What Can Cities Do About Dangerous Buildings?

Dangerous Buildings

(June 25, 2010): Cities have the authority, usually provided by State statute, to regulate dangerous and substandard buildings and structures. In Texas, a City has to pass an ordinance to activate its ability to regulate dangerous buildings and structures. See TEX. LOC. GVT CODE § 214 Subchapter A.

Before taking action against a dangerous building, City officials should check their code of ordinances to make sure they have the ability and authority to regulate dangerous structures. This authority will include the ability to require the repair, removal, or demolition of the building and to require occupants of a dangerous building to either vacate the premises or relocate. Common criteria to cause the vacating of a premise include whether or not the building is “dilapidated, substandard, or unfit for human habitation”.

Unoccupied buildings that may pose a danger to the public or be an attractive nuisance to children and/or vagrants are also subject to the regulatory authority of a City. It does not matter if the building or structure is secured or unsecured. This broad regulatory authority is given to a City under the umbrella of providing for the “health, safety and welfare” of its citizens.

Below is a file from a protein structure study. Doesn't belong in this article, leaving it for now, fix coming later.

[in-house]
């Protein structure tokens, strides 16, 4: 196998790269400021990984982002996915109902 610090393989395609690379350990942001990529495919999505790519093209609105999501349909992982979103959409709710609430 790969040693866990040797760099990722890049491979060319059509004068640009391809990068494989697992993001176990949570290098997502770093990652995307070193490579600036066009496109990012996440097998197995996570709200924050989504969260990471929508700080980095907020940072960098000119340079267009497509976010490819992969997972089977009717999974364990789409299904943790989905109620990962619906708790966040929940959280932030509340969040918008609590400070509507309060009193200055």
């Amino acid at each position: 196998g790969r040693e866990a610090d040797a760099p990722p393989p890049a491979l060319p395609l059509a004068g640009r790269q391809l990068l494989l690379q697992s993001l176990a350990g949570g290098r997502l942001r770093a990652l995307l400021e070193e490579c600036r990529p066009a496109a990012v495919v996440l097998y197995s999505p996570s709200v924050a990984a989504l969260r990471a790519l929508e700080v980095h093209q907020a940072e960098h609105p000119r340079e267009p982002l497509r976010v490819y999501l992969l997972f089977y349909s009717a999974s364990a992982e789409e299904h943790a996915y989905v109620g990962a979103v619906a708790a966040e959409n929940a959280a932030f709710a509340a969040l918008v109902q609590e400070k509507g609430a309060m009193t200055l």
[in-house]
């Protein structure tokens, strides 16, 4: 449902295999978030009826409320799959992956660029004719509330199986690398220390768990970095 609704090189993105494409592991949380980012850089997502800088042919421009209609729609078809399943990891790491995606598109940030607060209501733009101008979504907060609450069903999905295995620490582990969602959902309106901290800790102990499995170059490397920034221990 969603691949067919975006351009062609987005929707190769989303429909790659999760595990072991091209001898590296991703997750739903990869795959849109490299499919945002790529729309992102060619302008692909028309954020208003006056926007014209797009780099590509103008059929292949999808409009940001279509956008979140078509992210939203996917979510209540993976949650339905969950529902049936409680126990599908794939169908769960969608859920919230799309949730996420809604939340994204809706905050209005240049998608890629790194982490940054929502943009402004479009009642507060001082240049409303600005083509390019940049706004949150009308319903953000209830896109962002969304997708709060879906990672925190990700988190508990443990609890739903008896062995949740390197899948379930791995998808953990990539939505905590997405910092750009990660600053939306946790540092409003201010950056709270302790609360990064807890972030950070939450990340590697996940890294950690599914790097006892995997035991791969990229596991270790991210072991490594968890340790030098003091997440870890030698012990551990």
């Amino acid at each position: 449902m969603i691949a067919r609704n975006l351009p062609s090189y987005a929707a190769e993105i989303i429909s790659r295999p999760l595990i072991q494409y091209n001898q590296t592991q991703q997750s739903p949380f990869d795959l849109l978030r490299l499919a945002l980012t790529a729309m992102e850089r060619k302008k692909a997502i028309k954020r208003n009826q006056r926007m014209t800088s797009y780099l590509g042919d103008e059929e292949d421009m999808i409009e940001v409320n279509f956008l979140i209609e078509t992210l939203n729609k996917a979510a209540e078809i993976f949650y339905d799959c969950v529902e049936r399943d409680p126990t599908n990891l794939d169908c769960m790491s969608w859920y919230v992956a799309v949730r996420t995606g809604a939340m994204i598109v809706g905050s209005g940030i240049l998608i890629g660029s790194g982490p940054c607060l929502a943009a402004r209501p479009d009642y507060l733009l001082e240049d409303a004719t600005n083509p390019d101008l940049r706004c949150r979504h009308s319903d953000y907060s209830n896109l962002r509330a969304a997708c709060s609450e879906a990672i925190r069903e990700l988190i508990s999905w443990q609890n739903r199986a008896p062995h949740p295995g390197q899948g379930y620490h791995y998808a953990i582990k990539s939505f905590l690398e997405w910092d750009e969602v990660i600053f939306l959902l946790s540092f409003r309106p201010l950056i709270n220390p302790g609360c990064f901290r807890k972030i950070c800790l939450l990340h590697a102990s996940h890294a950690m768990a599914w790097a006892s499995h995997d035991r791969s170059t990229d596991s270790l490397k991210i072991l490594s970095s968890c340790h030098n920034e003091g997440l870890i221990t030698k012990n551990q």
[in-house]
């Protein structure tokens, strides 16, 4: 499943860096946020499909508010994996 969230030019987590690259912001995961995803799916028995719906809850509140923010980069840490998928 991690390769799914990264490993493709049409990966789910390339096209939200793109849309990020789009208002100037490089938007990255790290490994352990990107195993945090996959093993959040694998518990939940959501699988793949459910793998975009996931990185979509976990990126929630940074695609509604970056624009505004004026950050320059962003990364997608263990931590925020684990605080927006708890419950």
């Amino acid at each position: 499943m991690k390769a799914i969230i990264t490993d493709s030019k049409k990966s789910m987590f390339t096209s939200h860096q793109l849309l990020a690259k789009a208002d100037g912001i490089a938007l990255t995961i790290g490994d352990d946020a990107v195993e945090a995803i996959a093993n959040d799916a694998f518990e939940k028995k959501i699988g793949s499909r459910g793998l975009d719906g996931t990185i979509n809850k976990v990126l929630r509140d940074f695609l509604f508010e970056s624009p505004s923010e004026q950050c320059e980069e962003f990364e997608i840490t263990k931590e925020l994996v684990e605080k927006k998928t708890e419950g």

The City must follow due process and give proper notification to a property owner before taking action against a building. Consequently, property owners, landlords, or investors who purchase property within a city limit should contact the City and determine what city ordinances are applicable to the property. The same applies to a person who may inherit a building or home, or the business that purchases a property. This also allows the owner to determine if the City is following proper procedure in giving notice and in its determination that a building is unsafe or dangerous.

Cities should always consult legal counsel to ensure proper procedure is being followed when adverse action taken against a building. Concurrently, owners of a building within city limits should consult their attorney if they get a notice that their building is considered a nuisance.

Leonard Schneider - Partner - Senior Health care attorneys - Liles Parker

Should you have any questions regarding these issues, don’t hesitate to contact us. For a complementary consultation, you may call Leonard Schneider, J.D., or one of our other attorneys at 1 (800) 475-1906.